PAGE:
Welcome to the September 2011 edition of Ecocities Emerging, an initiative of Ecocity Builders and the International Ecocity Conference Series.
During August 22-26, over 1,500 delegates from 70+ countries gathered in beautiful Montreal, Quebec, Canada, at Ecocity World Summit, the 9th International Ecocity Conference. We gathered with hope, determination and no lack of talent and creative solutions for ushering in what late cosmologist and philosopher Thomas Berry coined The Ecozoic Era. You can read all about the conference in this edition of Ecocities Emerging.
Along with excitement and enthusiasm, it was also with unexpected sadness that we began the event. Minutes before the opening ceremonies commenced, the news broke across Canada and the world about the untimely passing of Jack Layton, leader of the New Democratic Party and Leader of the Official Opposition of Canada. Jack was becoming legendary in his time for his compassion, enthusiasm and down in the streets activism. When Richard Register met him in 2003 he announced he had bought Richard’s book Ecocity Berkeley around 1990. Richard was about to give him a new copy of “Ecocities” but Jack insisted on paying, and, “Keep the change, looks really good.” He was getting famous for seeking out the best he could find everywhere. As the conference unfolded, we continued to reflect upon Layton’s legacy, as well as contemplate the future of the direction of politics and decision making in Canada and the United States.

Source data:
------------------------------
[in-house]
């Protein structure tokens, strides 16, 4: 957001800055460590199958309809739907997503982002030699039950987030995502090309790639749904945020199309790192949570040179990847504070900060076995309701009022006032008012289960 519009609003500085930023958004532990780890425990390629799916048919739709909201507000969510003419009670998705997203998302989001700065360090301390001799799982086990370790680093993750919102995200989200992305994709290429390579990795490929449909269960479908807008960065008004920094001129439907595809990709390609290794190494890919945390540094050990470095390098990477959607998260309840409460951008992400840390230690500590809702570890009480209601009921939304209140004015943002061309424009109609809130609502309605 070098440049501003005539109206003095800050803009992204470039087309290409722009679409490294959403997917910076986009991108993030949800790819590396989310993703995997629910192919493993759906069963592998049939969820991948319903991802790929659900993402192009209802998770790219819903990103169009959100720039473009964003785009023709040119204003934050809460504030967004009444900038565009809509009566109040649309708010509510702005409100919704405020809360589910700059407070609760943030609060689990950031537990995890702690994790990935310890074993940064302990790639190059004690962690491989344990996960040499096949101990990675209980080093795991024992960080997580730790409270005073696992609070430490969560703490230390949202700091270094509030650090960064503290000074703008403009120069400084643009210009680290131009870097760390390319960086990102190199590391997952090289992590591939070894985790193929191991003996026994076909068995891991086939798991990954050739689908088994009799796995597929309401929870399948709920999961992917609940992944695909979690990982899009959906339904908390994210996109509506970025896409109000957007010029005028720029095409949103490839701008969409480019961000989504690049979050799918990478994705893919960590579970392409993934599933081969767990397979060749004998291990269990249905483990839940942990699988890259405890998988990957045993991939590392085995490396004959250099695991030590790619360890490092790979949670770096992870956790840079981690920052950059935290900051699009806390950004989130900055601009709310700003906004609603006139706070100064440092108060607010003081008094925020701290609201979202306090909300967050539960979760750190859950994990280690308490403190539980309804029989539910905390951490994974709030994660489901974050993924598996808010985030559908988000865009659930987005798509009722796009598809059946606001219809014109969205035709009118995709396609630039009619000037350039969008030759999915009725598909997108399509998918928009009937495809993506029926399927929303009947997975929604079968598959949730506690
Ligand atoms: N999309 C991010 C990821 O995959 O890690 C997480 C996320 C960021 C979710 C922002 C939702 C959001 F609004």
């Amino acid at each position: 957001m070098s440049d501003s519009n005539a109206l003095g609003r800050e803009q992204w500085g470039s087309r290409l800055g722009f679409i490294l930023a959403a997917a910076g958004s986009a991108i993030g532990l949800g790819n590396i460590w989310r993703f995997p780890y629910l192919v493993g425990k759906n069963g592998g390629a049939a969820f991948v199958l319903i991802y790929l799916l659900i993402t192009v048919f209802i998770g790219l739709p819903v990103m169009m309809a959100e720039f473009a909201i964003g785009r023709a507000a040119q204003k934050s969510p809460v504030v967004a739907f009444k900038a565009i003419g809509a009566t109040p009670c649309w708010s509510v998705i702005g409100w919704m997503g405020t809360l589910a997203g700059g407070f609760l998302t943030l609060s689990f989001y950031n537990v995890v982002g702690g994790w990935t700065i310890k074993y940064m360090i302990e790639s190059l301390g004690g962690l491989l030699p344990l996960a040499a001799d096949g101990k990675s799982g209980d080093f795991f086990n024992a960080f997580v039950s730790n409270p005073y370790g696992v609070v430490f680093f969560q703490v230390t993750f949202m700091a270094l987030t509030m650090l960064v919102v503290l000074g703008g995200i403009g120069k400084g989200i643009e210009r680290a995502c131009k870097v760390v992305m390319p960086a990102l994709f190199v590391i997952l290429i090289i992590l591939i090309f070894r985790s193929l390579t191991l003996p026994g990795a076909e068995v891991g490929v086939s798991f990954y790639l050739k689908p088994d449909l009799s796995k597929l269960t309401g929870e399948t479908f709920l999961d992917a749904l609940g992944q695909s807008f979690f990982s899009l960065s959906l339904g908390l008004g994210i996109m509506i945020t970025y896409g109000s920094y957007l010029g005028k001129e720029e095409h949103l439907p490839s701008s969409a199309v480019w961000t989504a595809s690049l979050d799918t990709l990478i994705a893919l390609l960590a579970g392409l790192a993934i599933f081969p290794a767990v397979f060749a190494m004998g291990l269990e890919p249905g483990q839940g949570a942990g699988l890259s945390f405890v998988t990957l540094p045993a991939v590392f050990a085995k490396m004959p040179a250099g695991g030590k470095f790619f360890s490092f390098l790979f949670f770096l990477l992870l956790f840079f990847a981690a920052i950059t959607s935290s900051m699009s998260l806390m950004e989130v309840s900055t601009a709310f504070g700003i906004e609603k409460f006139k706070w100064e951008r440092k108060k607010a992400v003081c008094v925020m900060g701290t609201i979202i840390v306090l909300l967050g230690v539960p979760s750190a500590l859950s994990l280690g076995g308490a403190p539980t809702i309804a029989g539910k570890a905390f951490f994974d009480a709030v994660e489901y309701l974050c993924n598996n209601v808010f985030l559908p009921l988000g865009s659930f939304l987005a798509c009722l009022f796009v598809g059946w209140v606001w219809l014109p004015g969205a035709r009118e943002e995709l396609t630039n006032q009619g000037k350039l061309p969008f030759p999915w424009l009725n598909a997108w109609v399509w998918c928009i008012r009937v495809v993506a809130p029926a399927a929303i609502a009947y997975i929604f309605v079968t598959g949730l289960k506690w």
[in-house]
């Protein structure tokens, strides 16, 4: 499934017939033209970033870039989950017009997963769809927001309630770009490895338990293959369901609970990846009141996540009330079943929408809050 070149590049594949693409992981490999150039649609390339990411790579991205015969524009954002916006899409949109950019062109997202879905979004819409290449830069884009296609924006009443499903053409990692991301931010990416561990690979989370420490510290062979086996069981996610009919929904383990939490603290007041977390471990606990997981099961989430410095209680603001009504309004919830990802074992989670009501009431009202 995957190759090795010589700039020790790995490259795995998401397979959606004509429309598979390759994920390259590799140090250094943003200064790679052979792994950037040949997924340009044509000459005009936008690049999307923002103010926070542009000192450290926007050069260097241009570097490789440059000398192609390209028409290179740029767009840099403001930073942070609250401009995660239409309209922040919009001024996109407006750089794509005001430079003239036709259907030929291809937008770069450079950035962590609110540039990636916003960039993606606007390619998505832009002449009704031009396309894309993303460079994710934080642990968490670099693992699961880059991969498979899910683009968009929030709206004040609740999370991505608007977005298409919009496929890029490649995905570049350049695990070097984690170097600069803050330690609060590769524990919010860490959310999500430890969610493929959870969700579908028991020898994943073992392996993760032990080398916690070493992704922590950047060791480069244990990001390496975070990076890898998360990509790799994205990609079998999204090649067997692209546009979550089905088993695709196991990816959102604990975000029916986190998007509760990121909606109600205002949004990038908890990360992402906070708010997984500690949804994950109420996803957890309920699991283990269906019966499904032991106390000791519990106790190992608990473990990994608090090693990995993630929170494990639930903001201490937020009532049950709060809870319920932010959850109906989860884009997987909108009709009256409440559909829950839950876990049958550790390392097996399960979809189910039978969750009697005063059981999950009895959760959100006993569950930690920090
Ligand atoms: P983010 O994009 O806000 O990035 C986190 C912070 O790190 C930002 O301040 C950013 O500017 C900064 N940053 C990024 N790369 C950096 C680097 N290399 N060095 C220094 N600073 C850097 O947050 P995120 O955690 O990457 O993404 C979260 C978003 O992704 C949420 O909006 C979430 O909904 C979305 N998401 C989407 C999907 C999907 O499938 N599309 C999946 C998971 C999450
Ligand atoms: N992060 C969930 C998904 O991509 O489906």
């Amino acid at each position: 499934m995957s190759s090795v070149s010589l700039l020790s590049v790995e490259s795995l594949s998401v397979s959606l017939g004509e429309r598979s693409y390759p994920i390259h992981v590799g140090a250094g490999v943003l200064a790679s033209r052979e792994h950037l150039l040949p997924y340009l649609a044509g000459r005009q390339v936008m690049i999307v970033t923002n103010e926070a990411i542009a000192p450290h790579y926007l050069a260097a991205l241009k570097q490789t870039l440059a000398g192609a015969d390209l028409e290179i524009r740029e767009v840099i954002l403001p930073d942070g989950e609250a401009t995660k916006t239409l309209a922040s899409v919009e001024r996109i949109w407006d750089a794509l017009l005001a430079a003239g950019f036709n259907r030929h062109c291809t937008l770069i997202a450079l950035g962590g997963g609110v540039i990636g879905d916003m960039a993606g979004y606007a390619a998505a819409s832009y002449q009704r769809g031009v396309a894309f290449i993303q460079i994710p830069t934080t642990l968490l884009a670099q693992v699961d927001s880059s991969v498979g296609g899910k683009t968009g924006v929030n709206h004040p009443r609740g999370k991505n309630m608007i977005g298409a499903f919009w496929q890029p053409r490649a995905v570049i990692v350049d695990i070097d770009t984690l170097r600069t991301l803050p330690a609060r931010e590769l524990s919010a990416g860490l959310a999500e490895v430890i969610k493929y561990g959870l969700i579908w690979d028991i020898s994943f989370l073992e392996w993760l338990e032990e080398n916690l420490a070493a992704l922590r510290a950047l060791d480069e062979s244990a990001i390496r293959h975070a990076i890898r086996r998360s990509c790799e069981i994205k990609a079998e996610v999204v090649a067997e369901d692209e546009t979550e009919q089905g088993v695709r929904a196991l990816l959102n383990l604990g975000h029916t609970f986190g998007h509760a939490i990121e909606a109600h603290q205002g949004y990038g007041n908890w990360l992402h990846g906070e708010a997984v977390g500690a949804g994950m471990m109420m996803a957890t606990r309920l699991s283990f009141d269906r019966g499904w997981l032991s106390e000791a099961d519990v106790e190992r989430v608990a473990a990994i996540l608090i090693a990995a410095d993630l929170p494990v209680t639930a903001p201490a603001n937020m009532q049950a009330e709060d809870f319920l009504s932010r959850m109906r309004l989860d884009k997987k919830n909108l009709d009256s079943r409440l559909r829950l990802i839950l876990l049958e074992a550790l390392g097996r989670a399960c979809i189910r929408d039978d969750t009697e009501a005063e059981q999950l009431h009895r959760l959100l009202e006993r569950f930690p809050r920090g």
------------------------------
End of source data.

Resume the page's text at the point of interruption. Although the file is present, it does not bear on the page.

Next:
The big questions of how to evolve a shared vision of sustainable development and chart a pathway away from the gray towards a green economy will be forefront on the world stage at the upcoming Rio+20 United Nations Conference on Sustainable Development, to be held in Rio de Janeiro, Brazil, on June 4-6, 2012. The conference will mark the 20th anniversary of the 1992 United Nations Conference on Environment and Development (UNCED), in Rio de Janeiro, and the 10th anniversary of the 2002 World Summit on Sustainable Development (WSSD) in Johannesburg as well as the 40th anniversary of the first UN Environment Conference in Stockholm, 1972. It is envisaged as a Conference at the highest possible level, including Heads of State and Government. The Conference will result in a focused political document and will emphasize two themes: (a) a green economy in the context of sustainable development and poverty eradication; and (b) the institutional framework for sustainable development.
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